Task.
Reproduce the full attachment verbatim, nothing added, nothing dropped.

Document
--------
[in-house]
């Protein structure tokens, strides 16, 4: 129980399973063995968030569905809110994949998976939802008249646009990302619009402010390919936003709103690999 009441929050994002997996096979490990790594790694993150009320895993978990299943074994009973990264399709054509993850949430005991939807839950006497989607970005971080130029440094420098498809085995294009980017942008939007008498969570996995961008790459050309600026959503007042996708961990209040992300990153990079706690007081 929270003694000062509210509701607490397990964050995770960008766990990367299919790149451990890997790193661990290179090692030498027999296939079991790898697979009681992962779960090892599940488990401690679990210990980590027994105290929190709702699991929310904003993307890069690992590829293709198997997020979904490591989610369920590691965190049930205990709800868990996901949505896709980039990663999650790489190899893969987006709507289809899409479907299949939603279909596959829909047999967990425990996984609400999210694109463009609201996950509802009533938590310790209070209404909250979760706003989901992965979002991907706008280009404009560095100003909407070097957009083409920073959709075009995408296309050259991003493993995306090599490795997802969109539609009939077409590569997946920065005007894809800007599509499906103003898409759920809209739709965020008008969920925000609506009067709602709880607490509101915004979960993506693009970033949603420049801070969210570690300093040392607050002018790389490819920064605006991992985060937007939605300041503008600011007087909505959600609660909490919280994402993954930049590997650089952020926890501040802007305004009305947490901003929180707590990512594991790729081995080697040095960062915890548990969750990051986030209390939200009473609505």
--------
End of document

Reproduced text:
[in-house]
């Protein structure tokens, strides 16, 4: 129980399973063995968030569905809110994949998976939802008249646009990302619009402010390919936003709103690999 009441929050994002997996096979490990790594790694993150009320895993978990299943074994009973990264399709054509993850949430005991939807839950006497989607970005971080130029440094420098498809085995294009980017942008939007008498969570996995961008790459050309600026959503007042996708961990209040992300990153990079706690007081 929270003694000062509210509701607490397990964050995770960008766990990367299919790149451990890997790193661990290179090692030498027999296939079991790898697979009681992962779960090892599940488990401690679990210990980590027994105290929190709702699991929310904003993307890069690992590829293709198997997020979904490591989610369920590691965190049930205990709800868990996901949505896709980039990663999650790489190899893969987006709507289809899409479907299949939603279909596959829909047999967990425990996984609400999210694109463009609201996950509802009533938590310790209070209404909250979760706003989901992965979002991907706008280009404009560095100003909407070097957009083409920073959709075009995408296309050259991003493993995306090599490795997802969109539609009939077409590569997946920065005007894809800007599509499906103003898409759920809209739709965020008008969920925000609506009067709602709880607490509101915004979960993506693009970033949603420049801070969210570690300093040392607050002018790389490819920064605006991992985060937007939605300041503008600011007087909505959600609660909490919280994402993954930049590997650089952020926890501040802007305004009305947490901003929180707590990512594991790729081995080697040095960062915890548990969750990051986030209390939200009473609505």